The website's information for employees section explains that NotifyATL "will be used to inform you of critical work-related information by text, email and phone calls. If you have not yet registered, please do so. NotifyATL will be used for notifications in the future, so all employees will need to register to receive these work-related alerts. Go to the employee alert portal (bit.ly/CoA-Employee-Alerts) and click the sign-up link."
Too many organizations fail on incident response because they’re working from identikit plans with no agility to adapt to uncertainty, according to experts at Infosecurity Europe.
A panel debate on the final day of the show brought together CISOs, legal and PR experts to discuss what commonly goes wrong and how firms can improve their rapid response to a serious incident.
Nick Andrews, reputation management lead at PR firm Fleischmann Hillard, argued that too many internal processes are built around “assumed convenience” without realizing that when an incident hits, things can quickly escalate.
"Real life is messy and not neat. As soon as anything goes external you lose control,” he said. “Most organizations don’t think the unthinkable. We’re trying to create organizations that are nimble and can cope with the reality of uncertainty.”
Hunton & Williams partner, Bridget Treacy, added that too many plans are “cut and pasted” from other organizations without proper testing, meaning they can lack relevance.
She also argued that siloed approaches are also doomed to failure.
“It’s not just the responsibility of your information security people. Others need to participate,” she said. “Too often the right people are not being brought in at the right time into the mix. It can make a big difference to handling a breach.”
Communication was highlighted as a key aspect of effective incident response; both within the organization and in terms of how it engages with customers, media and regulators.
With so many interested parties that need to be informed, from the CEO to the ICO, “communication at various levels is the most critical type of work that needs to be done,” claimed Mashreq Bank CISO, Tamer Gamali.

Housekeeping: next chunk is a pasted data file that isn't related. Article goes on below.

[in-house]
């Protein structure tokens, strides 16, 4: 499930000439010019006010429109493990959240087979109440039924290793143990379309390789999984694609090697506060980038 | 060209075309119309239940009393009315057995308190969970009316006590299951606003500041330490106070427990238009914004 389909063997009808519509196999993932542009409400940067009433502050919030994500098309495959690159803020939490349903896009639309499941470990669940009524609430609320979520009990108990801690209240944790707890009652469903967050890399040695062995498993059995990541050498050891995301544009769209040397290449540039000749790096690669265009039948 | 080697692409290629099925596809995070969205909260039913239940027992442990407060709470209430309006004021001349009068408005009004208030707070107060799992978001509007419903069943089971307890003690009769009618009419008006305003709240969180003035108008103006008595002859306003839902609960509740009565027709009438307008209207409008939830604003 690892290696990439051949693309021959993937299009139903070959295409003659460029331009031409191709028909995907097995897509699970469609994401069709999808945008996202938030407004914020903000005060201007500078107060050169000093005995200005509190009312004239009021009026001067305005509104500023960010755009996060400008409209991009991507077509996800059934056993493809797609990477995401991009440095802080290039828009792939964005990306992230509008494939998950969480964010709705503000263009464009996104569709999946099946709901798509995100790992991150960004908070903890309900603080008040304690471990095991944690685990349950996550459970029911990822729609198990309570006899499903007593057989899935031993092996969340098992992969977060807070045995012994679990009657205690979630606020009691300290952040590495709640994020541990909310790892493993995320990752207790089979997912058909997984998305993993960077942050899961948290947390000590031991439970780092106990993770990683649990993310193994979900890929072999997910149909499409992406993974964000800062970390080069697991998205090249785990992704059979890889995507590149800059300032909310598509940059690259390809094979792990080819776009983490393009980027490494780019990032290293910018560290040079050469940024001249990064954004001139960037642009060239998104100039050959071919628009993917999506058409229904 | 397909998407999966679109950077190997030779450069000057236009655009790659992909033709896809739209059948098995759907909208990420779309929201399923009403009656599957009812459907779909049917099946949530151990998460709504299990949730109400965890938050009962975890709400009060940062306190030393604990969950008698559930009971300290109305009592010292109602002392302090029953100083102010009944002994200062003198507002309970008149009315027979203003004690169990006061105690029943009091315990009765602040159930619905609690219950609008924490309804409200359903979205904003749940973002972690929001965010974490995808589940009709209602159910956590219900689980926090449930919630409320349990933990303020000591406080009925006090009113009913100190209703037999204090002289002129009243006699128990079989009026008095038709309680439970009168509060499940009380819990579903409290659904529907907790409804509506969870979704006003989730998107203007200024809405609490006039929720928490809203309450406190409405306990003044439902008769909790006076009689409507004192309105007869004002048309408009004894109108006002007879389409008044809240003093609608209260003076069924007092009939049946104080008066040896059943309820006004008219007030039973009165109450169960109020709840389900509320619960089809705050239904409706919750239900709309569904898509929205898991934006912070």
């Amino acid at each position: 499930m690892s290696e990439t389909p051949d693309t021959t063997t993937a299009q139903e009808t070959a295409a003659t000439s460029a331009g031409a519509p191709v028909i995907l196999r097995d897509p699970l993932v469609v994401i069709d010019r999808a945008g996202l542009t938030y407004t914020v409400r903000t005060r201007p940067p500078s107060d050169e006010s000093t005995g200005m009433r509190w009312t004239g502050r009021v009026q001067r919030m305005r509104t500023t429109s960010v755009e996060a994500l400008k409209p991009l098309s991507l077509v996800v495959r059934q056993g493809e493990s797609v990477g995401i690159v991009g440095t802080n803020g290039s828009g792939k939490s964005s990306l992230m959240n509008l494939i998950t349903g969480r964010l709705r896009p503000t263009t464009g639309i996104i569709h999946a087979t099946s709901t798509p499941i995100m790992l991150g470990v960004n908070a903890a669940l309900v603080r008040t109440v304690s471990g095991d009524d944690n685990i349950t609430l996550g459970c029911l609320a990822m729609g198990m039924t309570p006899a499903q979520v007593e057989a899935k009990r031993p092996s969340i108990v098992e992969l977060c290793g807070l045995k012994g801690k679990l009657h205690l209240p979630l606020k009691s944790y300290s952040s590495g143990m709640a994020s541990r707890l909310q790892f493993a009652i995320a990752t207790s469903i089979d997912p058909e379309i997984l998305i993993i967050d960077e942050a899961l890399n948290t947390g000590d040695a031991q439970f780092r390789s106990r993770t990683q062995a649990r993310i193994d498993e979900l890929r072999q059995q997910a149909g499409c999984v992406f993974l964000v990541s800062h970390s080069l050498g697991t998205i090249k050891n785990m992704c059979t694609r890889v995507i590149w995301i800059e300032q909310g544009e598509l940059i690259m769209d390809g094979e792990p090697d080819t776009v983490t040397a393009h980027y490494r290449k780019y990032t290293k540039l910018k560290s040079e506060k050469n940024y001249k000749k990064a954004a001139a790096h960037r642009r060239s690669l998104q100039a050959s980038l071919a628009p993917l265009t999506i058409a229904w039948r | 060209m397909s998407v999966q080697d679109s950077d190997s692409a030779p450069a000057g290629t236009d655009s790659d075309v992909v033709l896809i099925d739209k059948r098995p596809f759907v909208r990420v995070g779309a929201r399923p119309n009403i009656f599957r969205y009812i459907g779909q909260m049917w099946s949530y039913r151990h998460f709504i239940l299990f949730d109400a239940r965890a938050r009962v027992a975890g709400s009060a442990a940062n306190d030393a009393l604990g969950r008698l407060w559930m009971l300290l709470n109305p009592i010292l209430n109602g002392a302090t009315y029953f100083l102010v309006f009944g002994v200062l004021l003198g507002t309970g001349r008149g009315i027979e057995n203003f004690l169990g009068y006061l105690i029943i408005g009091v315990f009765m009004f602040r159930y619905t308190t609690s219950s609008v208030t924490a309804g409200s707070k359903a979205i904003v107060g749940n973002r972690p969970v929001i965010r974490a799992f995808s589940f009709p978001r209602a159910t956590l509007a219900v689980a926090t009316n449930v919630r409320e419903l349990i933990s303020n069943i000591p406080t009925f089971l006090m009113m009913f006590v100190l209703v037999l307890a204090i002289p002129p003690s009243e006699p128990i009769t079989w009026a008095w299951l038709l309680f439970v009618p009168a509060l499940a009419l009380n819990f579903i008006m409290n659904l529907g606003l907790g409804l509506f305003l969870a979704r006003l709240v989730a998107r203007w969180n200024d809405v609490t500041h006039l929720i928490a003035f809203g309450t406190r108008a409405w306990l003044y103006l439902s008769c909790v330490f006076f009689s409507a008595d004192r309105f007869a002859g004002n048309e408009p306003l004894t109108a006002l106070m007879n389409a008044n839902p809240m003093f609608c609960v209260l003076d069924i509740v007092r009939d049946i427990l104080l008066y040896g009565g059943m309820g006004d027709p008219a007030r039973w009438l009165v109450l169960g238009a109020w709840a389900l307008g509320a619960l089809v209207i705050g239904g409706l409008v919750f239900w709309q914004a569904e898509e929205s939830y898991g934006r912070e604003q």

Pearson IT security officer, Vincent Blake, added that the same skill is vital for CISOs.
“CISOs have got to be excellent communicators and entrepreneurial,” he argued. They need to be engaging so they can get issues across to the board.”
The discussion topic has extra relevance given the GDPR mandates 72-hour breach disclosures, reducing the potential window organizations have to gather information before they need to go public.
Several attendees claimed that few organizations will know much after just 72-hours, although Blake claimed that if forensics are situated front-and-centre in the security function they could gather a significant amount of information in just the first few hours.
However, a trained incident manager is essential to marshal these efforts, he added.
"America first" isn’t always a good thing, particularly when it comes to cyber-risk. Still, the US was number one on the list of nations from which the most risk to the internet originated, according to the third annual National Exposure Index released today by Rapid7.
Analysis of the current state of internet exposure revealed which geopolitical regions are most at risk for deliberate, wide-scale attacks on core services. “A country with a higher percentage of exposed services in relation to its total allocated IP address space will tend to score higher on National Exposure,” according to the report. North America, China, South Korea and the UK top the list of nations most vulnerable to cyber-attacks.
Combined, those nations control over 61 million servers listening on at least one of the surveyed ports. The report also found that nearly half a million exposed Microsoft Server Message Block (SMB) servers in the US, Taiwan, Japan, Russia, and Germany are targeted today.
“There are 13 million exposed endpoints associated with direct database access, half of which are associated with MySQL. Along with millions of exposed PostgreSQL, Oracle DB, Microsoft SQL Server, Redis, DB2, and MongoDB endpoints, this exposure presents significant risk of crucial data loss in a coordinated attack,” the report said.
This year has already made record for having the largest distributed denial-of-service (DDoS) attack using unsecured memcached user datagram protocol (UDP) servers; however, approximately 40,000 unpatched, out-of-date memcached servers remain at risk of being drafted into the next record-breaking DDoS attack.